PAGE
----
Posted in Kafevend Blog
The first commercially
successful decaffeination process was invented by a man named Ludwig
Roselius and his co workers in 1903. The process involved steaming
green coffee beans and then using the chemical Benzene to extract the
caffeine. The use of the method was eventually halted though, as
their were health concerns regarding Benzene. However, the process of
steaming green beans and rinsing them with a caffeine absorbing
solvent survived, and is still used today.
The direct method involves
first steaming coffee beans and then repeatedly rinsing them in the
solvent ethyl acetate, each rinse reducing the caffeine content. The
beans are then steamed again to remove any residual solvent.
The indirect method involves
soaking coffee beans in hot water for several hours essentially
making an upsized coffee drink. The beans are then removed, and ethyl
acetate used to remove the caffeine contained in the water. By using
the same water over and over again, an equilibrium is established
where the beans and the water maintain a similar composition,
preventing the loss of flavours or strength in the beans.
The use of ethyl acetate is
touted as a 'natural' means to remove caffeine, as it can be derived
from certain fruits and vegetables- however, the difficulty of
actually attaining it naturally means that the ethyl acetate used is
The triglyceride process is
similar to the direct method, but instead of using ethyl acetate,
coffee beans soaked in hot water are then moved to a vessel
containing coffee oils. With this vessel heated, triglycerides in the
oils remove the caffeine from the beans. The caffeine can then be
removed from the oil and the same oil used again. This method has the
added benefit of not removing the flavours from the beans.
The CO2 process,
entertainingly known as a supercritical fluid extraction, involves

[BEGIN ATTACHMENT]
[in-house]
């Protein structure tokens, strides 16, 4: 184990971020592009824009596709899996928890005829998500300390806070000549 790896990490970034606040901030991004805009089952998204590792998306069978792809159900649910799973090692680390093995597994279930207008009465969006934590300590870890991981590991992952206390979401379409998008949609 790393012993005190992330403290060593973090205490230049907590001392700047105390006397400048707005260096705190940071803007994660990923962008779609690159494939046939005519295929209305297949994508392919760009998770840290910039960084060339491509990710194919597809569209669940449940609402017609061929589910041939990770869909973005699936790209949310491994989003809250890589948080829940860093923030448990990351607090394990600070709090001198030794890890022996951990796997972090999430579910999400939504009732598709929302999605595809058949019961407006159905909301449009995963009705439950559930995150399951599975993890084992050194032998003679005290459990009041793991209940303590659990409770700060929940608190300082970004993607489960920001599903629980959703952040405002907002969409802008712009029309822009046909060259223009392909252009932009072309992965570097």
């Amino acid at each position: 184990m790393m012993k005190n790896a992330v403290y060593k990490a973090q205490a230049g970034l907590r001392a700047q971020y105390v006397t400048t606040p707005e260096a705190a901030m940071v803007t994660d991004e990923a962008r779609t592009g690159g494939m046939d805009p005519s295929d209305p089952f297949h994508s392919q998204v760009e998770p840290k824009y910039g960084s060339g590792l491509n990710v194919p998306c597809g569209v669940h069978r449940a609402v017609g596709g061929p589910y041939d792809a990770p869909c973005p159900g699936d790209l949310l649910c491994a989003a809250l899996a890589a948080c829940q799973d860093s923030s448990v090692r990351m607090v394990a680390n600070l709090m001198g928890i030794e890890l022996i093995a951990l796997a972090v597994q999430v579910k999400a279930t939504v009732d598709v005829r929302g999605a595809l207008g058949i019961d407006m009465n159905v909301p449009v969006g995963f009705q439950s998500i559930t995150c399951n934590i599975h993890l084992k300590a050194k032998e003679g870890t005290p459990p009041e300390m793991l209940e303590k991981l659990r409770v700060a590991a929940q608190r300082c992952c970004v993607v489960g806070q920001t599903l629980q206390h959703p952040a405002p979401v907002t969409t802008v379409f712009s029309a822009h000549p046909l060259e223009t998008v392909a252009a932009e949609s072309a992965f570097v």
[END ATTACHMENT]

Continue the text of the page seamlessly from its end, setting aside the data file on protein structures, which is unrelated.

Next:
steaming coffee beans and then placing them in a high pressure
chamber with supercritical carbon dioxide- a liquid form brought on
by holding it above a certain temperature and pressure. The caffeine
is absorbed into the CO2, and can then be extracted from the CO2
using charcoal filters.
A process that boasts the
use of no chemicals whatsoever and provides 99.9% caffeine reduction
is the Swiss water process, which uses water, Green Coffee Extract or
GCE, and carbon filters. GCE is a substance made up of water
containing coffee solids without the caffeine, and like the
triglyceride process allows the transfer of caffeine from beans to it
without compromising the bean's flavours. The process involves coffee
beans being pre soaked before being introduced to the GCE and heated,
transferring the caffeine. The GCE is then passed through carbon
filters to remove the caffeine.
Despite the apparent
complexity, each process essentially boils down to heating the beans
to draw the caffeine to the surface and then repeatedly rinsing them
in a substance that removes the caffeine.
However, it is important to
know that decaffeinated coffees typically still retain a very small
percentage of caffeine, and are not really caffeine free. Luckily for
those who either try to or indeed have to avoid caffeine, in 2008 a
new species of coffee known as coffea charrieriana from Cameroon was
found to be naturally caffeine free.